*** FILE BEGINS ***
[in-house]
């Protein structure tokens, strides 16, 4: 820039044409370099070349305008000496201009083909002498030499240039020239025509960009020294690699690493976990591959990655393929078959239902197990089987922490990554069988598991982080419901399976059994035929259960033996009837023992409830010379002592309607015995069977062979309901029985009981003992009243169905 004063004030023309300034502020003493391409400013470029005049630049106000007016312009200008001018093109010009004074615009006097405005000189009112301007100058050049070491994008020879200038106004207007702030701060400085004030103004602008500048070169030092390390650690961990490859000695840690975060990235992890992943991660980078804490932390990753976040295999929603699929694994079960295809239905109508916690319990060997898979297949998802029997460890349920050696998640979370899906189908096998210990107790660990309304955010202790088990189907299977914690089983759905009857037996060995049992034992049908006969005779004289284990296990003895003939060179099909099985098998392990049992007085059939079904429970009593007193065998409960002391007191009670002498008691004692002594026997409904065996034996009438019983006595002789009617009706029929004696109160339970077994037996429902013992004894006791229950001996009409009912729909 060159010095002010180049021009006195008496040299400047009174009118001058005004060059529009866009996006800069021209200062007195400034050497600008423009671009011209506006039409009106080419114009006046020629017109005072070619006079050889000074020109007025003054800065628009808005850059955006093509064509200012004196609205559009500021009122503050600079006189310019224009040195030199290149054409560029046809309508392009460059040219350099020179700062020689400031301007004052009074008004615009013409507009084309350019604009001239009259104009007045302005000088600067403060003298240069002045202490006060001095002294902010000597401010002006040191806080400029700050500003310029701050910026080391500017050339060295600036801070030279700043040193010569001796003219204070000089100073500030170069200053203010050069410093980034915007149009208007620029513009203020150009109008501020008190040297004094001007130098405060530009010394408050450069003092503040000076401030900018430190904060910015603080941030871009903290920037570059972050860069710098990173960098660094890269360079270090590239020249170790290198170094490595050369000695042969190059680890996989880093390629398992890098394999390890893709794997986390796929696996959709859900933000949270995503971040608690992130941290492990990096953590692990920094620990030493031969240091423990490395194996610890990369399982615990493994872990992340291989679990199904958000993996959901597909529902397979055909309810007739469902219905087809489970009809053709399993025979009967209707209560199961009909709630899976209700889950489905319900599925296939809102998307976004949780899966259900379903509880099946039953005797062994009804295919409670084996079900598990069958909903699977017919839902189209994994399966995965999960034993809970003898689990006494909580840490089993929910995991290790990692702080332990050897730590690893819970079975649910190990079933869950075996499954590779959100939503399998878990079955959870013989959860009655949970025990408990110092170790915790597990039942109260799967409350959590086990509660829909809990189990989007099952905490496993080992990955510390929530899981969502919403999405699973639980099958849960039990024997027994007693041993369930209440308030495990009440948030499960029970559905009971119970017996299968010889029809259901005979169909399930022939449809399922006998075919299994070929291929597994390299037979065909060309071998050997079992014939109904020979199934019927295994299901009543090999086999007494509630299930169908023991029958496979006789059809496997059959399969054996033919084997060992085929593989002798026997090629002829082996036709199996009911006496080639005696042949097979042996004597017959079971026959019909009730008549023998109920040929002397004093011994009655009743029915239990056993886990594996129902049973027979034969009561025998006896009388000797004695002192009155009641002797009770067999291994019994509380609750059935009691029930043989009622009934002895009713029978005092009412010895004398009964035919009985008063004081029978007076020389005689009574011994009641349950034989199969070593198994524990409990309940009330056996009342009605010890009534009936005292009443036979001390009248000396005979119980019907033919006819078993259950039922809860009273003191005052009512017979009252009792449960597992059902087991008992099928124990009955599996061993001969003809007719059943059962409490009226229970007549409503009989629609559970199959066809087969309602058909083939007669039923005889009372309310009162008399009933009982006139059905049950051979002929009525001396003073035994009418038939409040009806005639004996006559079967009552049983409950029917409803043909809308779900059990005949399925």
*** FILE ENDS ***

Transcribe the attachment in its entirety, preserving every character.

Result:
[in-house]
């Protein structure tokens, strides 16, 4: 820039044409370099070349305008000496201009083909002498030499240039020239025509960009020294690699690493976990591959990655393929078959239902197990089987922490990554069988598991982080419901399976059994035929259960033996009837023992409830010379002592309607015995069977062979309901029985009981003992009243169905 004063004030023309300034502020003493391409400013470029005049630049106000007016312009200008001018093109010009004074615009006097405005000189009112301007100058050049070491994008020879200038106004207007702030701060400085004030103004602008500048070169030092390390650690961990490859000695840690975060990235992890992943991660980078804490932390990753976040295999929603699929694994079960295809239905109508916690319990060997898979297949998802029997460890349920050696998640979370899906189908096998210990107790660990309304955010202790088990189907299977914690089983759905009857037996060995049992034992049908006969005779004289284990296990003895003939060179099909099985098998392990049992007085059939079904429970009593007193065998409960002391007191009670002498008691004692002594026997409904065996034996009438019983006595002789009617009706029929004696109160339970077994037996429902013992004894006791229950001996009409009912729909 060159010095002010180049021009006195008496040299400047009174009118001058005004060059529009866009996006800069021209200062007195400034050497600008423009671009011209506006039409009106080419114009006046020629017109005072070619006079050889000074020109007025003054800065628009808005850059955006093509064509200012004196609205559009500021009122503050600079006189310019224009040195030199290149054409560029046809309508392009460059040219350099020179700062020689400031301007004052009074008004615009013409507009084309350019604009001239009259104009007045302005000088600067403060003298240069002045202490006060001095002294902010000597401010002006040191806080400029700050500003310029701050910026080391500017050339060295600036801070030279700043040193010569001796003219204070000089100073500030170069200053203010050069410093980034915007149009208007620029513009203020150009109008501020008190040297004094001007130098405060530009010394408050450069003092503040000076401030900018430190904060910015603080941030871009903290920037570059972050860069710098990173960098660094890269360079270090590239020249170790290198170094490595050369000695042969190059680890996989880093390629398992890098394999390890893709794997986390796929696996959709859900933000949270995503971040608690992130941290492990990096953590692990920094620990030493031969240091423990490395194996610890990369399982615990493994872990992340291989679990199904958000993996959901597909529902397979055909309810007739469902219905087809489970009809053709399993025979009967209707209560199961009909709630899976209700889950489905319900599925296939809102998307976004949780899966259900379903509880099946039953005797062994009804295919409670084996079900598990069958909903699977017919839902189209994994399966995965999960034993809970003898689990006494909580840490089993929910995991290790990692702080332990050897730590690893819970079975649910190990079933869950075996499954590779959100939503399998878990079955959870013989959860009655949970025990408990110092170790915790597990039942109260799967409350959590086990509660829909809990189990989007099952905490496993080992990955510390929530899981969502919403999405699973639980099958849960039990024997027994007693041993369930209440308030495990009440948030499960029970559905009971119970017996299968010889029809259901005979169909399930022939449809399922006998075919299994070929291929597994390299037979065909060309071998050997079992014939109904020979199934019927295994299901009543090999086999007494509630299930169908023991029958496979006789059809496997059959399969054996033919084997060992085929593989002798026997090629002829082996036709199996009911006496080639005696042949097979042996004597017959079971026959019909009730008549023998109920040929002397004093011994009655009743029915239990056993886990594996129902049973027979034969009561025998006896009388000797004695002192009155009641002797009770067999291994019994509380609750059935009691029930043989009622009934002895009713029978005092009412010895004398009964035919009985008063004081029978007076020389005689009574011994009641349950034989199969070593198994524990409990309940009330056996009342009605010890009534009936005292009443036979001390009248000396005979119980019907033919006819078993259950039922809860009273003191005052009512017979009252009792449960597992059902087991008992099928124990009955599996061993001969003809007719059943059962409490009226229970007549409503009989629609559970199959066809087969309602058909083939007669039923005889009372309310009162008399009933009982006139059905049950051979002929009525001396003073035994009418038939409040009806005639004996006559079967009552049983409950029917409803043909809308779900059990005949399925």